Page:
Last time I promised to share with you the most exquisitely built guideboat I have yet seen. It is a so-called Raider, a guideboat class that is shorter than the common guideboat length of 15 to 16 feet long. Raiders where supposedly built to make “raids” on remote ponds and lakes where the fishing was worth the trip.
Willard Hanmer pointed out one of the major drawbacks of these smaller boats. Here is what he had to say about them in 1961:
“Sixteen (feet) was the standard length (for a guideboat) and that seemed to be the ideal boat for racing or carrying a load or anything else. Speed you never could gain over sixteen feet, and you would drop off sharply on anything under sixteen feet. For instance, the twelve, thirteen, and fourteen foot models I build today are nice, light boats to get back where the trout are supposed to be, but you can’t make speed in them. People aren’t looking for that. Nobody rows any distance anymore.”
Let’s look at some examples of Raiders. Here is one built by John Blanchard of Raquette Lake in 1935.
Blanchard’s boat, a beauty, hangs in the guideboat hall of the Adirondack Museum. It is 13′ 6″ long, has a beam of 38″, and weighs 53 lbs.
Here is another Raider, this one built by Ira and Ben Parsons of Old forge in 1905.
It is 14′ 3″ long, has a beam of 39 1/2″, and weighs 57 lbs. It is distinguished by partial ribs fore and aft that do not extend to the bottom board.
If you have been paying attention to the vital statistics of these boats you will have noticed an anomaly, or at least something odd. They both weigh about the same as a guideboat of the most common length of fifteen to sixteen feet. These boats generally weigh between 55 and 60 lbs.
So what is their advantage over their longer cousins since they are slower and weigh about the same? I have no answer to that question.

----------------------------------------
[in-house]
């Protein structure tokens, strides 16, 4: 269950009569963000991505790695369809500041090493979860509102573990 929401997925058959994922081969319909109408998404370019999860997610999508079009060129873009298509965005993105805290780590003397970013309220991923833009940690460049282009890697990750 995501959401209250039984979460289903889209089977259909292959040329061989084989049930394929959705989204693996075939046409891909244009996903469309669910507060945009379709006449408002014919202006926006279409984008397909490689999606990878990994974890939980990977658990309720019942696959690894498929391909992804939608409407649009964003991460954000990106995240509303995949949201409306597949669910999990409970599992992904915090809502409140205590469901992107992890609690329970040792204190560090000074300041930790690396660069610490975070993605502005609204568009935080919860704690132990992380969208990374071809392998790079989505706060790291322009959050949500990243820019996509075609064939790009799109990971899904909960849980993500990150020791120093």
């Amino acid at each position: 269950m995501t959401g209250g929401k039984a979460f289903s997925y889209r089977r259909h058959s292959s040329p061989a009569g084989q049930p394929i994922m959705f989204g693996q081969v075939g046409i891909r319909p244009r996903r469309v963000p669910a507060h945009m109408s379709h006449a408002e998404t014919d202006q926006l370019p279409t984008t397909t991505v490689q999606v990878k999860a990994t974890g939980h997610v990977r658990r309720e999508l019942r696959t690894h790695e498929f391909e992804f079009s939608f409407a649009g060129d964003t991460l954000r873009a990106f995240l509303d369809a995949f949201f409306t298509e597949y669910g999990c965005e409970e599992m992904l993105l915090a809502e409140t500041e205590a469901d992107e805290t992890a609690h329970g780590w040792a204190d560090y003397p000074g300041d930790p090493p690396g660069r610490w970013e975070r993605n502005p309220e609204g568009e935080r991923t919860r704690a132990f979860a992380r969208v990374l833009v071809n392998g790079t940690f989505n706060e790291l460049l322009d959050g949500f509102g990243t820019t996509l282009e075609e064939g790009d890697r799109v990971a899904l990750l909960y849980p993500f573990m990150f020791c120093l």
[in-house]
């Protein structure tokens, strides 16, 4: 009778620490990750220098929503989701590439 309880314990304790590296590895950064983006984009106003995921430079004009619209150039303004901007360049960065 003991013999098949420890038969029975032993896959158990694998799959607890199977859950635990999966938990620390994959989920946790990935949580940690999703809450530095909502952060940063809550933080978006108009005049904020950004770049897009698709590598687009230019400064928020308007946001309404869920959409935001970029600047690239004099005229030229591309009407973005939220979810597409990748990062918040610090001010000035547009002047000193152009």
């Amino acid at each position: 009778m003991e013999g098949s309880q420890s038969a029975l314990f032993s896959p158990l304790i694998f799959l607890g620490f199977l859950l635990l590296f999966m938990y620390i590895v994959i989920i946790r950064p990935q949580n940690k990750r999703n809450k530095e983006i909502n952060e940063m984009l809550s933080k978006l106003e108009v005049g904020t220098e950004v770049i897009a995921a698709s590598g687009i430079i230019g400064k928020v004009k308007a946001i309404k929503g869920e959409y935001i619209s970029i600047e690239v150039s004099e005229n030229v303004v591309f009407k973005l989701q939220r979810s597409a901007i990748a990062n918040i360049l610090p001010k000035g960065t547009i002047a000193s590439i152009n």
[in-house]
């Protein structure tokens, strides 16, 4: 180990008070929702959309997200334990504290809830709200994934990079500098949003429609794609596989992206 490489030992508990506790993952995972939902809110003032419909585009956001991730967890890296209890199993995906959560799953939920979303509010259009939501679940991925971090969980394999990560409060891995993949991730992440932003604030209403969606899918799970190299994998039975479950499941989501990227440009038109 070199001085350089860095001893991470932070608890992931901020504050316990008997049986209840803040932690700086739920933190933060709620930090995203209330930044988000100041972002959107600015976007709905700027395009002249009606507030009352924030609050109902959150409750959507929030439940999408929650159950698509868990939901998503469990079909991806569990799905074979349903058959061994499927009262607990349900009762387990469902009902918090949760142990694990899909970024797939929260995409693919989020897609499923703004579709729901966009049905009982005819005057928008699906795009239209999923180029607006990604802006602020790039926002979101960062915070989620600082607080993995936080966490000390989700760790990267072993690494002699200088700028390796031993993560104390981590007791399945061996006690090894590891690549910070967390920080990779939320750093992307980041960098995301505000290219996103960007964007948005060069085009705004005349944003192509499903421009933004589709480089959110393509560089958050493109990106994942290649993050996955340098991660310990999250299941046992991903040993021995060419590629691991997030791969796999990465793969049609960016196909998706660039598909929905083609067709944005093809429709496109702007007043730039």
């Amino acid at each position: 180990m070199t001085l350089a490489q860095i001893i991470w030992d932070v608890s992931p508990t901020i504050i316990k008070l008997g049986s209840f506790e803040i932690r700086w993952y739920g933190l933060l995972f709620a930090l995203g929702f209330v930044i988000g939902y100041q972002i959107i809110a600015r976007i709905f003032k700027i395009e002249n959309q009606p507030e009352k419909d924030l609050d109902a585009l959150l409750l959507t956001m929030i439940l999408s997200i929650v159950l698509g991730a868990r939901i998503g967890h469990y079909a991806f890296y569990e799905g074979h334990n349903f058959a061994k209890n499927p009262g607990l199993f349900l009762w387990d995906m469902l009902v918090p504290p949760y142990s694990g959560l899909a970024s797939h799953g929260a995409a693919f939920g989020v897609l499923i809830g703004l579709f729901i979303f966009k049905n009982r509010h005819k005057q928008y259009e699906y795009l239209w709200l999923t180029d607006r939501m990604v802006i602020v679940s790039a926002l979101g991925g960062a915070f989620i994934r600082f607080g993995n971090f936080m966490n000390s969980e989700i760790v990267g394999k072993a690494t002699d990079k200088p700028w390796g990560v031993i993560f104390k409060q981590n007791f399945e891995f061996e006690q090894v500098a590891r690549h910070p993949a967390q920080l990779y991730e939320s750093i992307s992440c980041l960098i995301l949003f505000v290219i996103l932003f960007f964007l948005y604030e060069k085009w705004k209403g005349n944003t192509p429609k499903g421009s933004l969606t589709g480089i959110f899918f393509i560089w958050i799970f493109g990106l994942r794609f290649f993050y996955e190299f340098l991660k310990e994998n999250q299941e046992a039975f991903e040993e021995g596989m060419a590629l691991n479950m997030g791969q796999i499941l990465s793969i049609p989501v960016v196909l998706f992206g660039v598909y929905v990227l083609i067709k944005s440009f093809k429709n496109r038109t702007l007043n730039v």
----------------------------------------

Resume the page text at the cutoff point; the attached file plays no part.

Finally the guideboat that wins my vote for the best I have ever encountered. I came across it during a visit to Blue Line Hardwoods in Long Lake this past summer. Keith Austin had just about finished restoring it.
So what is so riveting about this particular boat. Let’s look at the inside of the hull.
This, to me, is an extraordinary sight. Here the ribs are accommodating a severe reverse curve in the hull. They start out with a mild upward slope, then turn away abruptly, only to come back inward again. The planking, of course, has to follow suite. This means that one must back out (hollow out) a plank on one side and then the other depending on its position along the hull. That is quite a feat! Only a very few builders would attempt to do that and fewer still could pull it off. This sort of artistry in boat building is why some call the Adirondack guideboat the Stradivarius of wooden boats.
Here is the stern end of the Raider being restored. Note the plank seat which may have been the original or a copy of the original.
Keith told my that this boat was built around 1900 by the Grant shop. Its length is 12′ 6″ with a beam of 39 1/2″. The forward rake of the stem certainly is characteristic of a Grant boat.
Keith also had to remake a set of oars for the boat. One of the originals had snapped in two while in use.
The two oars on the left are those made by Keith while the one on the right is the original. These oars struck me as being particularly slender, almost dainty. They reminded me of a thoroughbred horse’s legs, built to provide maximum speed with the very least weight.
Next time: back to Seneca Ray Stoddard.